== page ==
The low frequency signal from the low frequency amplifier 26 and a signal from local oscillator (LO) 27, representative of the local oscillator frequencies are respectively coupled to the "D" and clock terminals of a "D" type flip-flop 28 which is included in biphase demodulator 32, which may be of the type described in U.S. Pat. No. 4,344,041 entitled "Biphase Detector", issued to Reuben E. Maine on Aug. 10, 1982 and assigned to the assignee of the present invention. Flip-flop 28 functions as a phase detector, detecting the polarity of the low frequency signal when clocked by the LO representative signal. The signal at the clock terminal is additionally coupled to an exclusive OR gate 33, to which the "Q" output of flip-flop 28 is also coupled. Exclusive OR gate 33 operates to invert the clock pulse when the low frequency signal from amplifier 26 lags the clock signal and maintains the clock phase when the low frequency signal leads the clock signal. Output signals from OR gate 33 are coupled via line 34 to one input terminal of a second exclusive OR gate 35, having a second input terminal coupled, via line 36, to the output terminal of the low frequency amplifier 26. Signals at the output terminals of OR gate 35 are coupled via a lowpass filter (LPF)37 to a d.c. amplifier 38, wherefrom signals representative of the phase difference between the clock signal to flip-flop 28 and the low frequency signal from amplifier 26 are coupled to a signal from the comparator circuit 41, the output terminal of which may be coupled to a frequency increment command unit 42. After each system clock pulse for which the filtered and amplified signal at the output terminal of exclusive OR gate 35 exceeds a threshold signal coupled to the comparator 41, the frequency increment command unit 42 provides a signal via line 43, that is representative of a coarse frequency increment of the local oscillator 27, to a sum circuit 44. The signal at the output terminal of amplifier 38, representative of a fine frequency adjustment, is also coupled, via line 45, to the sum circuit 44. The sum of the signals coupled to the sum circuit 44 is coupled via line 46 to a voltage controlled crystal oscillator 48 which is the basic unit of the local oscillator 27. Signals from the voltage controlled crystal oscillator 48 are coupled via line 52 to a frequency multiplier 53, wherefrom the previously mentioned first and second local oscillator frequencies are respectively coupled to the mixers 16 and 17. The output signal of the voltage controlled crystal oscillator 48 is also coupled via line 54 to divide by N circuit 55, wherefrom a signal at a frequency that is 1/N times the frequency of the signal at the output terminals of the voltage controlled crystal oscillator 48 is coupled via line 56 to the clock terminal of flip-flop 28.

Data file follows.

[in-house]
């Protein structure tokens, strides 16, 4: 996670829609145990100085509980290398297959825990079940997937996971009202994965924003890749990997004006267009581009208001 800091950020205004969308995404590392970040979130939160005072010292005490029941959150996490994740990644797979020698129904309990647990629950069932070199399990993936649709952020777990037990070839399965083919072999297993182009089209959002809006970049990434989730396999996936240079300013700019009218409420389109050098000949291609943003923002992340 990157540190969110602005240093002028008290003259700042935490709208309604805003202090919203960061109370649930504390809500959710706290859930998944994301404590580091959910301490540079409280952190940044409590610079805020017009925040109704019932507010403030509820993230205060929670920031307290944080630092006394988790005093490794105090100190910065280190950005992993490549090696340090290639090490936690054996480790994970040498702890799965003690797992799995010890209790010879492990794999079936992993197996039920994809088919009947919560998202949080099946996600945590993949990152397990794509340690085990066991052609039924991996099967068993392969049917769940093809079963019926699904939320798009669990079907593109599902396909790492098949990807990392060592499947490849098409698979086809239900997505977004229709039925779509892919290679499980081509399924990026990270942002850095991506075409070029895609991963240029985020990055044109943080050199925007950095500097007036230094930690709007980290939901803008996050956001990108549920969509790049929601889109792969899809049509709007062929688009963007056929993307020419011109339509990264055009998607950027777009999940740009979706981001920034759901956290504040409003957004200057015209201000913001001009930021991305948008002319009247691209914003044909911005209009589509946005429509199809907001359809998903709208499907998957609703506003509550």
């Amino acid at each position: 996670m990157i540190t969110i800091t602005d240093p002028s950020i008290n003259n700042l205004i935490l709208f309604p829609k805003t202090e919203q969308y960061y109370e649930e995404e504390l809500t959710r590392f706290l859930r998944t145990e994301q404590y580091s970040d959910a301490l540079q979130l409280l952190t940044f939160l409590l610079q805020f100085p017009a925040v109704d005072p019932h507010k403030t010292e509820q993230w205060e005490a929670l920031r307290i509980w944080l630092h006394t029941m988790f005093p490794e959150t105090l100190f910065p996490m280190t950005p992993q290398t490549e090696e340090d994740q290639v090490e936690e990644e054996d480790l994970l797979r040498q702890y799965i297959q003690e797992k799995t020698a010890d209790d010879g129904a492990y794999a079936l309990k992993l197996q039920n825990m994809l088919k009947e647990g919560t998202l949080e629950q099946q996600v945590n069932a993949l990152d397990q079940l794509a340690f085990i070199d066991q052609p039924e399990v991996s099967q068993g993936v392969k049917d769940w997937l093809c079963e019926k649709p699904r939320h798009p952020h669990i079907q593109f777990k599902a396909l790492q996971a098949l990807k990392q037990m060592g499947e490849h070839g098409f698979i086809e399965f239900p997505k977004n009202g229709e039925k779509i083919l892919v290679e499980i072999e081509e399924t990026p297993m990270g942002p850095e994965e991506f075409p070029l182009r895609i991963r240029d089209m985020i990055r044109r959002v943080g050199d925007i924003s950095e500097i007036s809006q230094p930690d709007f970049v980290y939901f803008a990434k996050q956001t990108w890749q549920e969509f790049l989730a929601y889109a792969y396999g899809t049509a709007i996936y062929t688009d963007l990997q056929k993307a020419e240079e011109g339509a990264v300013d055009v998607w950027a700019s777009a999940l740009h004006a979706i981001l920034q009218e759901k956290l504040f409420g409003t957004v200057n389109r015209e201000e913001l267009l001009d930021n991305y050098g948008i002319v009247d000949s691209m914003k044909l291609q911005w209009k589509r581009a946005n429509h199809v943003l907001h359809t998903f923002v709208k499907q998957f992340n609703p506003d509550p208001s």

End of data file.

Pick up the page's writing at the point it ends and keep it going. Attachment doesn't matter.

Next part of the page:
Similarly, signals received at antenna 12 are coupled via bandpass filter 61 and RF amplifier 62 to a mixer 63 to which the first local oscillator signal is also coupled. An IF signal from mixer 63 is coupled via a wideband amplifier 64 to coded signal modulator 65 wherefrom the selected signal is amplified by narrowband IF amplifier 66 and coupled to a second mixer 67 in the channel, to which the second local oscillator signal is also coupled. The low frequency signal from the second local oscillator is coupled via amplifier 68 to an input terminal of an exclusive OR gate 72 included in a second biphase demodulator 70. One input terminal of exclusive OR gate 72 is coupled to the output terminal of a second exclusive OR gate 73 in biphase demodulator 70. Exclusive OR gate 73 has a first input terminal coupled via phase shifter 74 to the output terminal of the divide by N circuit 55 and a second input terminal coupled to the "Q" terminal of the flip-flop 28 in the biphase demodulator 32.